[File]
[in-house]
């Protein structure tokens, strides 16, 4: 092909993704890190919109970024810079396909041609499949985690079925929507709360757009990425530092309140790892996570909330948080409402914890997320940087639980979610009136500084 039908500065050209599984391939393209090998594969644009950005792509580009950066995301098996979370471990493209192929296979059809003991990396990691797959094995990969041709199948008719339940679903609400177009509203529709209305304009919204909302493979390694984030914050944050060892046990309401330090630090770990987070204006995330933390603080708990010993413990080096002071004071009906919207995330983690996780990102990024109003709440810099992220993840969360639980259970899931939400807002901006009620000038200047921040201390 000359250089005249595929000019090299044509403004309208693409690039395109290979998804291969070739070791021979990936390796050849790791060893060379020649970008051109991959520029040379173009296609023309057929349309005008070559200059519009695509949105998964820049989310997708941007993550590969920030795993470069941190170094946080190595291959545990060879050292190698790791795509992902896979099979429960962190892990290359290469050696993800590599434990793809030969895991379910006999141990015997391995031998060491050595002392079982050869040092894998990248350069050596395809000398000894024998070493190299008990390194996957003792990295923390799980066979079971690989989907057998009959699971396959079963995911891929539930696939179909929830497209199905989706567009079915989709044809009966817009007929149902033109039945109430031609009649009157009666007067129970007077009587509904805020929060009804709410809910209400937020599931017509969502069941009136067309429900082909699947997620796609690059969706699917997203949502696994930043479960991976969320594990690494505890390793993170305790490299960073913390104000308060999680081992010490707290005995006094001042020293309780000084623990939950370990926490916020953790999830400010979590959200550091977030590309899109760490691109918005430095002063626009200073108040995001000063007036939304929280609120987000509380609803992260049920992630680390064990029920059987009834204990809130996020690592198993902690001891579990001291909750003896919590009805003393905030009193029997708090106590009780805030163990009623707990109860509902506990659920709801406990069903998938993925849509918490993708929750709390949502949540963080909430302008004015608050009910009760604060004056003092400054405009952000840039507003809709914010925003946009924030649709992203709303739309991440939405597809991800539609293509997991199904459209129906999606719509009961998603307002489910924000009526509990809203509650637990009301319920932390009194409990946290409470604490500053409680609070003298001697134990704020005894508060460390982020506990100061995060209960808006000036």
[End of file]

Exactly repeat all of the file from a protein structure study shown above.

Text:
[in-house]
């Protein structure tokens, strides 16, 4: 092909993704890190919109970024810079396909041609499949985690079925929507709360757009990425530092309140790892996570909330948080409402914890997320940087639980979610009136500084 039908500065050209599984391939393209090998594969644009950005792509580009950066995301098996979370471990493209192929296979059809003991990396990691797959094995990969041709199948008719339940679903609400177009509203529709209305304009919204909302493979390694984030914050944050060892046990309401330090630090770990987070204006995330933390603080708990010993413990080096002071004071009906919207995330983690996780990102990024109003709440810099992220993840969360639980259970899931939400807002901006009620000038200047921040201390 000359250089005249595929000019090299044509403004309208693409690039395109290979998804291969070739070791021979990936390796050849790791060893060379020649970008051109991959520029040379173009296609023309057929349309005008070559200059519009695509949105998964820049989310997708941007993550590969920030795993470069941190170094946080190595291959545990060879050292190698790791795509992902896979099979429960962190892990290359290469050696993800590599434990793809030969895991379910006999141990015997391995031998060491050595002392079982050869040092894998990248350069050596395809000398000894024998070493190299008990390194996957003792990295923390799980066979079971690989989907057998009959699971396959079963995911891929539930696939179909929830497209199905989706567009079915989709044809009966817009007929149902033109039945109430031609009649009157009666007067129970007077009587509904805020929060009804709410809910209400937020599931017509969502069941009136067309429900082909699947997620796609690059969706699917997203949502696994930043479960991976969320594990690494505890390793993170305790490299960073913390104000308060999680081992010490707290005995006094001042020293309780000084623990939950370990926490916020953790999830400010979590959200550091977030590309899109760490691109918005430095002063626009200073108040995001000063007036939304929280609120987000509380609803992260049920992630680390064990029920059987009834204990809130996020690592198993902690001891579990001291909750003896919590009805003393905030009193029997708090106590009780805030163990009623707990109860509902506990659920709801406990069903998938993925849509918490993708929750709390949502949540963080909430302008004015608050009910009760604060004056003092400054405009952000840039507003809709914010925003946009924030649709992203709303739309991440939405597809991800539609293509997991199904459209129906999606719509009961998603307002489910924000009526509990809203509650637990009301319920932390009194409990946290409470604490500053409680609070003298001697134990704020005894508060460390982020506990100061995060209960808006000036």